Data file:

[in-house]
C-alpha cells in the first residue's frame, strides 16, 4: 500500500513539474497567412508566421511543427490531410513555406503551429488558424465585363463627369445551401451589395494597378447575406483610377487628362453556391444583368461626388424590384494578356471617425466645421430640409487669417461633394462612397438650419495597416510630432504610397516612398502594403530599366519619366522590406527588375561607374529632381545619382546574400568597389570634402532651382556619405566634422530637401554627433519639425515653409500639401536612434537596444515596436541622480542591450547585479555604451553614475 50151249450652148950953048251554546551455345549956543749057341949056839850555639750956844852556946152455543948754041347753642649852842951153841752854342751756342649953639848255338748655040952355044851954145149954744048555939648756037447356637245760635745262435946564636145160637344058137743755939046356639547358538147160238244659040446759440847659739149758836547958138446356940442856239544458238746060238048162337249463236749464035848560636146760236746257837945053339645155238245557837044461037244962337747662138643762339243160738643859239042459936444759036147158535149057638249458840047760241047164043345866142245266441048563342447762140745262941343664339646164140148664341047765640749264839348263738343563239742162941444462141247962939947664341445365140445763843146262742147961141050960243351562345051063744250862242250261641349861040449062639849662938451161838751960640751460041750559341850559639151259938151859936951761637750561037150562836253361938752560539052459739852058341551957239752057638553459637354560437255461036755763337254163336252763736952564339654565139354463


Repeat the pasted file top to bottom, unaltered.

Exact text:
[in-house]
C-alpha cells in the first residue's frame, strides 16, 4: 500500500513539474497567412508566421511543427490531410513555406503551429488558424465585363463627369445551401451589395494597378447575406483610377487628362453556391444583368461626388424590384494578356471617425466645421430640409487669417461633394462612397438650419495597416510630432504610397516612398502594403530599366519619366522590406527588375561607374529632381545619382546574400568597389570634402532651382556619405566634422530637401554627433519639425515653409500639401536612434537596444515596436541622480542591450547585479555604451553614475 50151249450652148950953048251554546551455345549956543749057341949056839850555639750956844852556946152455543948754041347753642649852842951153841752854342751756342649953639848255338748655040952355044851954145149954744048555939648756037447356637245760635745262435946564636145160637344058137743755939046356639547358538147160238244659040446759440847659739149758836547958138446356940442856239544458238746060238048162337249463236749464035848560636146760236746257837945053339645155238245557837044461037244962337747662138643762339243160738643859239042459936444759036147158535149057638249458840047760241047164043345866142245266441048563342447762140745262941343664339646164140148664341047765640749264839348263738343563239742162941444462141247962939947664341445365140445763843146262742147961141050960243351562345051063744250862242250261641349861040449062639849662938451161838751960640751460041750559341850559639151259938151859936951761637750561037150562836253361938752560539052459739852058341551957239752057638553459637354560437255461036755763337254163336252763736952564339654565139354463